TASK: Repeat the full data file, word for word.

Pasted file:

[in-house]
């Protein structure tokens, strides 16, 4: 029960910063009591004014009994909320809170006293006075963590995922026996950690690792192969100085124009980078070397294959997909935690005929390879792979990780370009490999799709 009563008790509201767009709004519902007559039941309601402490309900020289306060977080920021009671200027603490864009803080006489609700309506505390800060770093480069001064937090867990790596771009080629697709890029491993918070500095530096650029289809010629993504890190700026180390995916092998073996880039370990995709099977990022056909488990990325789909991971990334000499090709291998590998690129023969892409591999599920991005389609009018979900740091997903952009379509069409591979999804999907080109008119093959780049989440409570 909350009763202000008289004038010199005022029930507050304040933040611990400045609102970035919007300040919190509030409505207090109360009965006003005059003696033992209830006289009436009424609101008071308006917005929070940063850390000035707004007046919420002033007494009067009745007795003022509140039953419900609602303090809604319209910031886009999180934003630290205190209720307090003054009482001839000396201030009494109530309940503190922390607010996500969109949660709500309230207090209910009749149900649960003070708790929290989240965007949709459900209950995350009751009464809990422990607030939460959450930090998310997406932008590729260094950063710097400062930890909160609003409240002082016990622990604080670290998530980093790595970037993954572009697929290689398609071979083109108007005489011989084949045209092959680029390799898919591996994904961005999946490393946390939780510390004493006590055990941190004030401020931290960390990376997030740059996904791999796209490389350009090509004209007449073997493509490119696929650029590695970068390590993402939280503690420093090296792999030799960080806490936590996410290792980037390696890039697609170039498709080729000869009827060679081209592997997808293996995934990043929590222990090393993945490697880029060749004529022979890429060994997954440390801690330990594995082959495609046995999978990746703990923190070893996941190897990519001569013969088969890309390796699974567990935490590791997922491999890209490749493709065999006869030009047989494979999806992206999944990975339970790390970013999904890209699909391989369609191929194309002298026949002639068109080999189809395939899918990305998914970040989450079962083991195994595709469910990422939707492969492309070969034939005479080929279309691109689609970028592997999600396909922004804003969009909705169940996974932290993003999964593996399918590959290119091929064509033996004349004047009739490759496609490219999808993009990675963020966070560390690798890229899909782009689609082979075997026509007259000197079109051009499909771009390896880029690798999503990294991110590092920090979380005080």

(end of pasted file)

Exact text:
[in-house]
């Protein structure tokens, strides 16, 4: 029960910063009591004014009994909320809170006293006075963590995922026996950690690792192969100085124009980078070397294959997909935690005929390879792979990780370009490999799709 009563008790509201767009709004519902007559039941309601402490309900020289306060977080920021009671200027603490864009803080006489609700309506505390800060770093480069001064937090867990790596771009080629697709890029491993918070500095530096650029289809010629993504890190700026180390995916092998073996880039370990995709099977990022056909488990990325789909991971990334000499090709291998590998690129023969892409591999599920991005389609009018979900740091997903952009379509069409591979999804999907080109008119093959780049989440409570 909350009763202000008289004038010199005022029930507050304040933040611990400045609102970035919007300040919190509030409505207090109360009965006003005059003696033992209830006289009436009424609101008071308006917005929070940063850390000035707004007046919420002033007494009067009745007795003022509140039953419900609602303090809604319209910031886009999180934003630290205190209720307090003054009482001839000396201030009494109530309940503190922390607010996500969109949660709500309230207090209910009749149900649960003070708790929290989240965007949709459900209950995350009751009464809990422990607030939460959450930090998310997406932008590729260094950063710097400062930890909160609003409240002082016990622990604080670290998530980093790595970037993954572009697929290689398609071979083109108007005489011989084949045209092959680029390799898919591996994904961005999946490393946390939780510390004493006590055990941190004030401020931290960390990376997030740059996904791999796209490389350009090509004209007449073997493509490119696929650029590695970068390590993402939280503690420093090296792999030799960080806490936590996410290792980037390696890039697609170039498709080729000869009827060679081209592997997808293996995934990043929590222990090393993945490697880029060749004529022979890429060994997954440390801690330990594995082959495609046995999978990746703990923190070893996941190897990519001569013969088969890309390796699974567990935490590791997922491999890209490749493709065999006869030009047989494979999806992206999944990975339970790390970013999904890209699909391989369609191929194309002298026949002639068109080999189809395939899918990305998914970040989450079962083991195994595709469910990422939707492969492309070969034939005479080929279309691109689609970028592997999600396909922004804003969009909705169940996974932290993003999964593996399918590959290119091929064509033996004349004047009739490759496609490219999808993009990675963020966070560390690798890229899909782009689609082979075997026509007259000197079109051009499909771009390896880029690798999503990294991110590092920090979380005080």